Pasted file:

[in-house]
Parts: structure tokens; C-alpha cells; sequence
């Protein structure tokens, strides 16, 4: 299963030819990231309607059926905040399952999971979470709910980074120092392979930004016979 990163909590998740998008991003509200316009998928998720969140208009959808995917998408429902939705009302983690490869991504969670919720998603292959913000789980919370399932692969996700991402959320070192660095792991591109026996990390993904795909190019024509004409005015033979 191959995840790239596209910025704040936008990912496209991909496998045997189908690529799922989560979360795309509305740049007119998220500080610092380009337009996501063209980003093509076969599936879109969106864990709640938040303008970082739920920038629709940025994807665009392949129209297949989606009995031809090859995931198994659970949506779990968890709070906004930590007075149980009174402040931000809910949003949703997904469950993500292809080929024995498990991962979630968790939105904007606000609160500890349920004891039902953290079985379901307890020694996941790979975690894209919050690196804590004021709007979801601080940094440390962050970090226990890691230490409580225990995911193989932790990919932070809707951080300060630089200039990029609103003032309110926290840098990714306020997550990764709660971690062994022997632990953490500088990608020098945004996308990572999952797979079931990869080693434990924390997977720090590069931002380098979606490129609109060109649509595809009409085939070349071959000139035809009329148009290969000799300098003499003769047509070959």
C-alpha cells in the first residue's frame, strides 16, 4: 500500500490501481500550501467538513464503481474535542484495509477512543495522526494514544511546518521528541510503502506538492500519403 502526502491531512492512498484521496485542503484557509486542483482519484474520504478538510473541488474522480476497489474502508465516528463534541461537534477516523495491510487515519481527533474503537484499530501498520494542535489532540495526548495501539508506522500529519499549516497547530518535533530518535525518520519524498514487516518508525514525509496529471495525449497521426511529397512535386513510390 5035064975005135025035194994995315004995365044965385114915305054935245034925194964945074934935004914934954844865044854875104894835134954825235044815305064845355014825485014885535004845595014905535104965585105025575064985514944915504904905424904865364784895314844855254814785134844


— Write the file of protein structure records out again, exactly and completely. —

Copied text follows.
[in-house]
Parts: structure tokens; C-alpha cells; sequence
């Protein structure tokens, strides 16, 4: 299963030819990231309607059926905040399952999971979470709910980074120092392979930004016979 990163909590998740998008991003509200316009998928998720969140208009959808995917998408429902939705009302983690490869991504969670919720998603292959913000789980919370399932692969996700991402959320070192660095792991591109026996990390993904795909190019024509004409005015033979 191959995840790239596209910025704040936008990912496209991909496998045997189908690529799922989560979360795309509305740049007119998220500080610092380009337009996501063209980003093509076969599936879109969106864990709640938040303008970082739920920038629709940025994807665009392949129209297949989606009995031809090859995931198994659970949506779990968890709070906004930590007075149980009174402040931000809910949003949703997904469950993500292809080929024995498990991962979630968790939105904007606000609160500890349920004891039902953290079985379901307890020694996941790979975690894209919050690196804590004021709007979801601080940094440390962050970090226990890691230490409580225990995911193989932790990919932070809707951080300060630089200039990029609103003032309110926290840098990714306020997550990764709660971690062994022997632990953490500088990608020098945004996308990572999952797979079931990869080693434990924390997977720090590069931002380098979606490129609109060109649509595809009409085939070349071959000139035809009329148009290969000799300098003499003769047509070959």
C-alpha cells in the first residue's frame, strides 16, 4: 500500500490501481500550501467538513464503481474535542484495509477512543495522526494514544511546518521528541510503502506538492500519403 502526502491531512492512498484521496485542503484557509486542483482519484474520504478538510473541488474522480476497489474502508465516528463534541461537534477516523495491510487515519481527533474503537484499530501498520494542535489532540495526548495501539508506522500529519499549516497547530518535533530518535525518520519524498514487516518508525514525509496529471495525449497521426511529397512535386513510390 5035064975005135025035194994995315004995365044965385114915305054935245034925194964945074934935004914934954844865044854875104894835134954825235044815305064845355014825485014885535004845595014905535104965585105025575064985514944915504904905424904865364784895314844855254814785134844